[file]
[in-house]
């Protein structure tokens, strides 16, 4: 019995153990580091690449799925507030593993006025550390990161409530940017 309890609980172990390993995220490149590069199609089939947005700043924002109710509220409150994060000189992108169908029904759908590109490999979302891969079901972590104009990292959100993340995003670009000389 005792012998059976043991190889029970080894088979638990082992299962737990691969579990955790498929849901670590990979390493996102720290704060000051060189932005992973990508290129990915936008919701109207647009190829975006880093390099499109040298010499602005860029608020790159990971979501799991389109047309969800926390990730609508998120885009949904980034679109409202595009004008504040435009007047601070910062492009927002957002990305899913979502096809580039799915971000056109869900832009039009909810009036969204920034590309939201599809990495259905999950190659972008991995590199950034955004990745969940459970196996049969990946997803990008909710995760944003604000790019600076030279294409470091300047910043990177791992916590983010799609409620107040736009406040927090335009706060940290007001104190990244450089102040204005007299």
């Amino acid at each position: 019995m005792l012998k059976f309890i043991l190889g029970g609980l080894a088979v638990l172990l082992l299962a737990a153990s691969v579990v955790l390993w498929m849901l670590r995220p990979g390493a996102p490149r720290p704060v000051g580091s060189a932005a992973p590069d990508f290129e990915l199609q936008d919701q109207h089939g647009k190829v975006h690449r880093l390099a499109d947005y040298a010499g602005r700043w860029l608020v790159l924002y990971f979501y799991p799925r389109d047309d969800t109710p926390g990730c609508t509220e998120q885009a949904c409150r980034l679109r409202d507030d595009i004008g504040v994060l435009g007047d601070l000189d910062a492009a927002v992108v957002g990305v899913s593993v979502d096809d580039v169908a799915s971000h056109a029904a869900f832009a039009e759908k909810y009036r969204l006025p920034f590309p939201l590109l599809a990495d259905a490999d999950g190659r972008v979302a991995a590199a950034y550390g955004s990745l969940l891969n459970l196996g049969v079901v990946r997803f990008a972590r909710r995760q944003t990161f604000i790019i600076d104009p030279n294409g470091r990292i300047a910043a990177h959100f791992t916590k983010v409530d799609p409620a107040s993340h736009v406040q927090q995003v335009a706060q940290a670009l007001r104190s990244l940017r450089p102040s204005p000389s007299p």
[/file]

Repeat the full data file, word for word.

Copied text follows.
[in-house]
């Protein structure tokens, strides 16, 4: 019995153990580091690449799925507030593993006025550390990161409530940017 309890609980172990390993995220490149590069199609089939947005700043924002109710509220409150994060000189992108169908029904759908590109490999979302891969079901972590104009990292959100993340995003670009000389 005792012998059976043991190889029970080894088979638990082992299962737990691969579990955790498929849901670590990979390493996102720290704060000051060189932005992973990508290129990915936008919701109207647009190829975006880093390099499109040298010499602005860029608020790159990971979501799991389109047309969800926390990730609508998120885009949904980034679109409202595009004008504040435009007047601070910062492009927002957002990305899913979502096809580039799915971000056109869900832009039009909810009036969204920034590309939201599809990495259905999950190659972008991995590199950034955004990745969940459970196996049969990946997803990008909710995760944003604000790019600076030279294409470091300047910043990177791992916590983010799609409620107040736009406040927090335009706060940290007001104190990244450089102040204005007299």
């Amino acid at each position: 019995m005792l012998k059976f309890i043991l190889g029970g609980l080894a088979v638990l172990l082992l299962a737990a153990s691969v579990v955790l390993w498929m849901l670590r995220p990979g390493a996102p490149r720290p704060v000051g580091s060189a932005a992973p590069d990508f290129e990915l199609q936008d919701q109207h089939g647009k190829v975006h690449r880093l390099a499109d947005y040298a010499g602005r700043w860029l608020v790159l924002y990971f979501y799991p799925r389109d047309d969800t109710p926390g990730c609508t509220e998120q885009a949904c409150r980034l679109r409202d507030d595009i004008g504040v994060l435009g007047d601070l000189d910062a492009a927002v992108v957002g990305v899913s593993v979502d096809d580039v169908a799915s971000h056109a029904a869900f832009a039009e759908k909810y009036r969204l006025p920034f590309p939201l590109l599809a990495d259905a490999d999950g190659r972008v979302a991995a590199a950034y550390g955004s990745l969940l891969n459970l196996g049969v079901v990946r997803f990008a972590r909710r995760q944003t990161f604000i790019i600076d104009p030279n294409g470091r990292i300047a910043a990177h959100f791992t916590k983010v409530d799609p409620a107040s993340h736009v406040q927090q995003v335009a706060q940290a670009l007001r104190s990244l940017r450089p102040s204005p000389s007299p």